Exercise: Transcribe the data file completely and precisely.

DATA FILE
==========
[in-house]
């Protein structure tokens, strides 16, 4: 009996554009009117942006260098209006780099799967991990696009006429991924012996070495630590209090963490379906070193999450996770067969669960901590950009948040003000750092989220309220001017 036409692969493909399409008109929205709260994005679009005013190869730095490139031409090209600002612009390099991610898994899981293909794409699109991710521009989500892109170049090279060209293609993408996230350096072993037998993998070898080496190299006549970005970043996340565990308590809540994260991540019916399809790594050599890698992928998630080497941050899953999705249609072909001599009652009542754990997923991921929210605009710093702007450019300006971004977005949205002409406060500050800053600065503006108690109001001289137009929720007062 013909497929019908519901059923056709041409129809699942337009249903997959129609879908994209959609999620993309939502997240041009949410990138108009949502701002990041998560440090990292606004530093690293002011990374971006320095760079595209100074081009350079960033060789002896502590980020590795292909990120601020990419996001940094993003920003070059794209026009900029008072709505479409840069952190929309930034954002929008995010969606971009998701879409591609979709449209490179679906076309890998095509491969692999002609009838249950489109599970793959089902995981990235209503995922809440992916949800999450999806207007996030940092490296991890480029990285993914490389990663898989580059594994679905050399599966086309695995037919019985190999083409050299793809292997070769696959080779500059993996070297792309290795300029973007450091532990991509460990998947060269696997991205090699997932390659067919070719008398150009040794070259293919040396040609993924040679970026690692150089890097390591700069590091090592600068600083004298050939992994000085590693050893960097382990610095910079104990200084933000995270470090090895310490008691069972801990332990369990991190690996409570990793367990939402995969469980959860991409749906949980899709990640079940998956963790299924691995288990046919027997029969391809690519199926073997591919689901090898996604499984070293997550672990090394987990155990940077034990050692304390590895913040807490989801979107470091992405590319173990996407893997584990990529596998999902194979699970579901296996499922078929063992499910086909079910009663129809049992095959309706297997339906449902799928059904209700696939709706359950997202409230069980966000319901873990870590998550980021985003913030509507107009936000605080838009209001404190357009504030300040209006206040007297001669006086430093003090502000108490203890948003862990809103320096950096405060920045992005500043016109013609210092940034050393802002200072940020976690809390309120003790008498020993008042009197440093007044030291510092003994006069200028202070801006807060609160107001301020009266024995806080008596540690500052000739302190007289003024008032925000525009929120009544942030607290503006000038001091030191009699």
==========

[in-house]
């Protein structure tokens, strides 16, 4: 009996554009009117942006260098209006780099799967991990696009006429991924012996070495630590209090963490379906070193999450996770067969669960901590950009948040003000750092989220309220001017 036409692969493909399409008109929205709260994005679009005013190869730095490139031409090209600002612009390099991610898994899981293909794409699109991710521009989500892109170049090279060209293609993408996230350096072993037998993998070898080496190299006549970005970043996340565990308590809540994260991540019916399809790594050599890698992928998630080497941050899953999705249609072909001599009652009542754990997923991921929210605009710093702007450019300006971004977005949205002409406060500050800053600065503006108690109001001289137009929720007062 013909497929019908519901059923056709041409129809699942337009249903997959129609879908994209959609999620993309939502997240041009949410990138108009949502701002990041998560440090990292606004530093690293002011990374971006320095760079595209100074081009350079960033060789002896502590980020590795292909990120601020990419996001940094993003920003070059794209026009900029008072709505479409840069952190929309930034954002929008995010969606971009998701879409591609979709449209490179679906076309890998095509491969692999002609009838249950489109599970793959089902995981990235209503995922809440992916949800999450999806207007996030940092490296991890480029990285993914490389990663898989580059594994679905050399599966086309695995037919019985190999083409050299793809292997070769696959080779500059993996070297792309290795300029973007450091532990991509460990998947060269696997991205090699997932390659067919070719008398150009040794070259293919040396040609993924040679970026690692150089890097390591700069590091090592600068600083004298050939992994000085590693050893960097382990610095910079104990200084933000995270470090090895310490008691069972801990332990369990991190690996409570990793367990939402995969469980959860991409749906949980899709990640079940998956963790299924691995288990046919027997029969391809690519199926073997591919689901090898996604499984070293997550672990090394987990155990940077034990050692304390590895913040807490989801979107470091992405590319173990996407893997584990990529596998999902194979699970579901296996499922078929063992499910086909079910009663129809049992095959309706297997339906449902799928059904209700696939709706359950997202409230069980966000319901873990870590998550980021985003913030509507107009936000605080838009209001404190357009504030300040209006206040007297001669006086430093003090502000108490203890948003862990809103320096950096405060920045992005500043016109013609210092940034050393802002200072940020976690809390309120003790008498020993008042009197440093007044030291510092003994006069200028202070801006807060609160107001301020009266024995806080008596540690500052000739302190007289003024008032925000525009929120009544942030607290503006000038001091030191009699």